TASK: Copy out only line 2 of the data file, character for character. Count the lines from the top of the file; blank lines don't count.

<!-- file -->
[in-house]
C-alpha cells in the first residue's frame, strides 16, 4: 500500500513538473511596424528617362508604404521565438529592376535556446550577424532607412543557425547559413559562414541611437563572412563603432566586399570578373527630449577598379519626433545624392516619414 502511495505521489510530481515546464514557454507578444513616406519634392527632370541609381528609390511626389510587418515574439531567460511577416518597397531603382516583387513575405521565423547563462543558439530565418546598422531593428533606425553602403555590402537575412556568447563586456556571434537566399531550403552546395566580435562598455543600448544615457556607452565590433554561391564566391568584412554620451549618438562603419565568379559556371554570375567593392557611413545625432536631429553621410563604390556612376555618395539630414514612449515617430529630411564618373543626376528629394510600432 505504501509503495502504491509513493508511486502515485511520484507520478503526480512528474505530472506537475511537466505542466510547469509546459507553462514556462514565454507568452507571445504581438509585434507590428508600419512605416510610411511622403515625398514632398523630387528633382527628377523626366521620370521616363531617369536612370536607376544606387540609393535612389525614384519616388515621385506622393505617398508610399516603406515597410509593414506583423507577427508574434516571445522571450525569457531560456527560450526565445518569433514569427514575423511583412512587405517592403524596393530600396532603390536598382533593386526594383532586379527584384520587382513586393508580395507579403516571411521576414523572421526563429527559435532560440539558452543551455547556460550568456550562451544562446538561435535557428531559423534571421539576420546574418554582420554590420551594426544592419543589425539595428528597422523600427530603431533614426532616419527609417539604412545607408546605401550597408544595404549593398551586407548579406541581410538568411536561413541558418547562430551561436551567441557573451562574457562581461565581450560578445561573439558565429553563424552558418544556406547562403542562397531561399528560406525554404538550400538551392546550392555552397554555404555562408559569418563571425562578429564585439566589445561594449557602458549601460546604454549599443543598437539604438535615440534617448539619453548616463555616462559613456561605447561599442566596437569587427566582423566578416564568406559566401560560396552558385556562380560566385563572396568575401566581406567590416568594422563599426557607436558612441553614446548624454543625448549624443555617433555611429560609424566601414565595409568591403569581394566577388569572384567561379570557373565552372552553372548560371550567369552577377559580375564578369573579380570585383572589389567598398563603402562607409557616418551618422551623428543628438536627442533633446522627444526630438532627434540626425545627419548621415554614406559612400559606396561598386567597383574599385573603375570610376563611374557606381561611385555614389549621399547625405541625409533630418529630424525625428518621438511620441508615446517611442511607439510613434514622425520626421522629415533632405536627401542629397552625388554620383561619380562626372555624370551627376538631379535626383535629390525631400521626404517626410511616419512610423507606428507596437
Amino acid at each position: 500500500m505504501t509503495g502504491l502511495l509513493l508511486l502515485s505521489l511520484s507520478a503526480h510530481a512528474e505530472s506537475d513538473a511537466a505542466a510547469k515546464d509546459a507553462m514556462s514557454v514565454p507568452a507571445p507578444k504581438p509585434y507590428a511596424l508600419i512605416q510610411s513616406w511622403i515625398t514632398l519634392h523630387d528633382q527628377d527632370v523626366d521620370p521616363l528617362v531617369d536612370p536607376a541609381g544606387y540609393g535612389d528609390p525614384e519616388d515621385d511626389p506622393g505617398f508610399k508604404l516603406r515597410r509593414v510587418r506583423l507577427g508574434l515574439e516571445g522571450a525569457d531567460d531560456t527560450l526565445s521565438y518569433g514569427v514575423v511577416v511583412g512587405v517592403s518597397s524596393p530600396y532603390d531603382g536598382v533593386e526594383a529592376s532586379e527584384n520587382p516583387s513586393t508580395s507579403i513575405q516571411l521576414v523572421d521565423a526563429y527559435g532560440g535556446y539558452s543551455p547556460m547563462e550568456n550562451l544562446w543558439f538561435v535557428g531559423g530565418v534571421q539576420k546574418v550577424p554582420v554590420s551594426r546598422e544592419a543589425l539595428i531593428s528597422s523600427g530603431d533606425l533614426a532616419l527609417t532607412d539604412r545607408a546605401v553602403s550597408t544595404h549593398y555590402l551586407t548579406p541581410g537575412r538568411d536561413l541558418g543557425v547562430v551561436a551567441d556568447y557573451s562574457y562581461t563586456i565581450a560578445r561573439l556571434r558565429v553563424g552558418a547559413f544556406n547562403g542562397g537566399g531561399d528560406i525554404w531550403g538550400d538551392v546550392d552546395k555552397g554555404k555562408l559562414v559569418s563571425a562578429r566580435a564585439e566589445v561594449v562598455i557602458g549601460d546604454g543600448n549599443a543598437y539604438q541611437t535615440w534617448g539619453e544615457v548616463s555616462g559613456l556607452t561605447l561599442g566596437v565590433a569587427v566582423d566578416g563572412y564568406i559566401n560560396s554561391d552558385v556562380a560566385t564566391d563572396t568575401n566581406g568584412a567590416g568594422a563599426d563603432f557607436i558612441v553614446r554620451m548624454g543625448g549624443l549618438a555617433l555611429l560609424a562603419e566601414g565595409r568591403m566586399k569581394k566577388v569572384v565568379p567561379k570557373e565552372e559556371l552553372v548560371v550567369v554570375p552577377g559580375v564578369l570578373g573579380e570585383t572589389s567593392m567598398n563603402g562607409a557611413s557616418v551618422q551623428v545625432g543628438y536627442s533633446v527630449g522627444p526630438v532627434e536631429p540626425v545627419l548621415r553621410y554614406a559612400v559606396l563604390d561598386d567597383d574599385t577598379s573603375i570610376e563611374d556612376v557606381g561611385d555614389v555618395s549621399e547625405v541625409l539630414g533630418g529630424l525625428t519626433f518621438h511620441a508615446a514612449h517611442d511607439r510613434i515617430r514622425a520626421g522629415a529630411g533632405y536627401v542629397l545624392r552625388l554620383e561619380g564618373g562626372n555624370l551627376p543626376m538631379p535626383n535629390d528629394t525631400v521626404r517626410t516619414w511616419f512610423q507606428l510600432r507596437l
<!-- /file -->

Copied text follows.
C-alpha cells in the first residue's frame, strides 16, 4: 500500500513538473511596424528617362508604404521565438529592376535556446550577424532607412543557425547559413559562414541611437563572412563603432566586399570578373527630449577598379519626433545624392516619414 502511495505521489510530481515546464514557454507578444513616406519634392527632370541609381528609390511626389510587418515574439531567460511577416518597397531603382516583387513575405521565423547563462543558439530565418546598422531593428533606425553602403555590402537575412556568447563586456556571434537566399531550403552546395566580435562598455543600448544615457556607452565590433554561391564566391568584412554620451549618438562603419565568379559556371554570375567593392557611413545625432536631429553621410563604390556612376555618395539630414514612449515617430529630411564618373543626376528629394510600432 505504501509503495502504491509513493508511486502515485511520484507520478503526480512528474505530472506537475511537466505542466510547469509546459507553462514556462514565454507568452507571445504581438509585434507590428508600419512605416510610411511622403515625398514632398523630387528633382527628377523626366521620370521616363531617369536612370536607376544606387540609393535612389525614384519616388515621385506622393505617398508610399516603406515597410509593414506583423507577427508574434516571445522571450525569457531560456527560450526565445518569433514569427514575423511583412512587405517592403524596393530600396532603390536598382533593386526594383532586379527584384520587382513586393508580395507579403516571411521576414523572421526563429527559435532560440539558452543551455547556460550568456550562451544562446538561435535557428531559423534571421539576420546574418554582420554590420551594426544592419543589425539595428528597422523600427530603431533614426532616419527609417539604412545607408546605401550597408544595404549593398551586407548579406541581410538568411536561413541558418547562430551561436551567441557573451562574457562581461565581450560578445561573439558565429553563424552558418544556406547562403542562397531561399528560406525554404538550400538551392546550392555552397554555404555562408559569418563571425562578429564585439566589445561594449557602458549601460546604454549599443543598437539604438535615440534617448539619453548616463555616462559613456561605447561599442566596437569587427566582423566578416564568406559566401560560396552558385556562380560566385563572396568575401566581406567590416568594422563599426557607436558612441553614446548624454543625448549624443555617433555611429560609424566601414565595409568591403569581394566577388569572384567561379570557373565552372552553372548560371550567369552577377559580375564578369573579380570585383572589389567598398563603402562607409557616418551618422551623428543628438536627442533633446522627444526630438532627434540626425545627419548621415554614406559612400559606396561598386567597383574599385573603375570610376563611374557606381561611385555614389549621399547625405541625409533630418529630424525625428518621438511620441508615446517611442511607439510613434514622425520626421522629415533632405536627401542629397552625388554620383561619380562626372555624370551627376538631379535626383535629390525631400521626404517626410511616419512610423507606428507596437